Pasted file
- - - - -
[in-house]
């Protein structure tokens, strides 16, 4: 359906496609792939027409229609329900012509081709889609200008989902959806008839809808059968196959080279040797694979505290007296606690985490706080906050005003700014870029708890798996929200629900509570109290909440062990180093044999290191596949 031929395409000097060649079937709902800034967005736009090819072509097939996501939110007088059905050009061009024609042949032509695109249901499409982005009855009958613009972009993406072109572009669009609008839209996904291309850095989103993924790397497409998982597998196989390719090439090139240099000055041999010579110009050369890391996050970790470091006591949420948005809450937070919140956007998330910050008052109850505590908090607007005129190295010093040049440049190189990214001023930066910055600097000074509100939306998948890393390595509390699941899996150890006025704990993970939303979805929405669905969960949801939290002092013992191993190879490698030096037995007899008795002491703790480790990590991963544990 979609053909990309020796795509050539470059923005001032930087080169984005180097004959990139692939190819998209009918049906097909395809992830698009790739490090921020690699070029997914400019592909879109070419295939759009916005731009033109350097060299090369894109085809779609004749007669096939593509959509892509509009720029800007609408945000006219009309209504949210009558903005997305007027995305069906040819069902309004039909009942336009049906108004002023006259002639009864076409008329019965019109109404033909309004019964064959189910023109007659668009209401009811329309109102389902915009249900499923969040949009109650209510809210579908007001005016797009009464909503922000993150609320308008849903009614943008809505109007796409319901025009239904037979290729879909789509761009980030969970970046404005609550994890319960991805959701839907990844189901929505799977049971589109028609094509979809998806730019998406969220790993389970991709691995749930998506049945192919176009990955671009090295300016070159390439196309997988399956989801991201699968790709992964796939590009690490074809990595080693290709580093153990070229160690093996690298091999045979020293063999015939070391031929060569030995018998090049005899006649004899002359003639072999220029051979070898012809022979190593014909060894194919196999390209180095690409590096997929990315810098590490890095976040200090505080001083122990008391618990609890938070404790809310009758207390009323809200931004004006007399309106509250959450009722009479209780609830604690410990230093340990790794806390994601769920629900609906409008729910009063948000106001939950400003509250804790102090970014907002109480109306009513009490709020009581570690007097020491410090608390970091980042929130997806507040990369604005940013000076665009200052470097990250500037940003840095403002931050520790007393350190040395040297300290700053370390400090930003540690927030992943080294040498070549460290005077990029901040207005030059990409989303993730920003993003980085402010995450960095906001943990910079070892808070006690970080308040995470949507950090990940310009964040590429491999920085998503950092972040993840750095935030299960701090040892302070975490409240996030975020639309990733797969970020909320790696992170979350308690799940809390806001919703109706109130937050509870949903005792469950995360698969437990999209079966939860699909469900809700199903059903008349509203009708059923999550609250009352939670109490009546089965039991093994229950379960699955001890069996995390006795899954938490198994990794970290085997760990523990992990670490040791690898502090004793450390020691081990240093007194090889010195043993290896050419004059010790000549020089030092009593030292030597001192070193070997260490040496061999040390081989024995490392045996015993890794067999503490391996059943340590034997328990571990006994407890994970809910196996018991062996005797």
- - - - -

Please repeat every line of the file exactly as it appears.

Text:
[in-house]
């Protein structure tokens, strides 16, 4: 359906496609792939027409229609329900012509081709889609200008989902959806008839809808059968196959080279040797694979505290007296606690985490706080906050005003700014870029708890798996929200629900509570109290909440062990180093044999290191596949 031929395409000097060649079937709902800034967005736009090819072509097939996501939110007088059905050009061009024609042949032509695109249901499409982005009855009958613009972009993406072109572009669009609008839209996904291309850095989103993924790397497409998982597998196989390719090439090139240099000055041999010579110009050369890391996050970790470091006591949420948005809450937070919140956007998330910050008052109850505590908090607007005129190295010093040049440049190189990214001023930066910055600097000074509100939306998948890393390595509390699941899996150890006025704990993970939303979805929405669905969960949801939290002092013992191993190879490698030096037995007899008795002491703790480790990590991963544990 979609053909990309020796795509050539470059923005001032930087080169984005180097004959990139692939190819998209009918049906097909395809992830698009790739490090921020690699070029997914400019592909879109070419295939759009916005731009033109350097060299090369894109085809779609004749007669096939593509959509892509509009720029800007609408945000006219009309209504949210009558903005997305007027995305069906040819069902309004039909009942336009049906108004002023006259002639009864076409008329019965019109109404033909309004019964064959189910023109007659668009209401009811329309109102389902915009249900499923969040949009109650209510809210579908007001005016797009009464909503922000993150609320308008849903009614943008809505109007796409319901025009239904037979290729879909789509761009980030969970970046404005609550994890319960991805959701839907990844189901929505799977049971589109028609094509979809998806730019998406969220790993389970991709691995749930998506049945192919176009990955671009090295300016070159390439196309997988399956989801991201699968790709992964796939590009690490074809990595080693290709580093153990070229160690093996690298091999045979020293063999015939070391031929060569030995018998090049005899006649004899002359003639072999220029051979070898012809022979190593014909060894194919196999390209180095690409590096997929990315810098590490890095976040200090505080001083122990008391618990609890938070404790809310009758207390009323809200931004004006007399309106509250959450009722009479209780609830604690410990230093340990790794806390994601769920629900609906409008729910009063948000106001939950400003509250804790102090970014907002109480109306009513009490709020009581570690007097020491410090608390970091980042929130997806507040990369604005940013000076665009200052470097990250500037940003840095403002931050520790007393350190040395040297300290700053370390400090930003540690927030992943080294040498070549460290005077990029901040207005030059990409989303993730920003993003980085402010995450960095906001943990910079070892808070006690970080308040995470949507950090990940310009964040590429491999920085998503950092972040993840750095935030299960701090040892302070975490409240996030975020639309990733797969970020909320790696992170979350308690799940809390806001919703109706109130937050509870949903005792469950995360698969437990999209079966939860699909469900809700199903059903008349509203009708059923999550609250009352939670109490009546089965039991093994229950379960699955001890069996995390006795899954938490198994990794970290085997760990523990992990670490040791690898502090004793450390020691081990240093007194090889010195043993290896050419004059010790000549020089030092009593030292030597001192070193070997260490040496061999040390081989024995490392045996015993890794067999503490391996059943340590034997328990571990006994407890994970809910196996018991062996005797």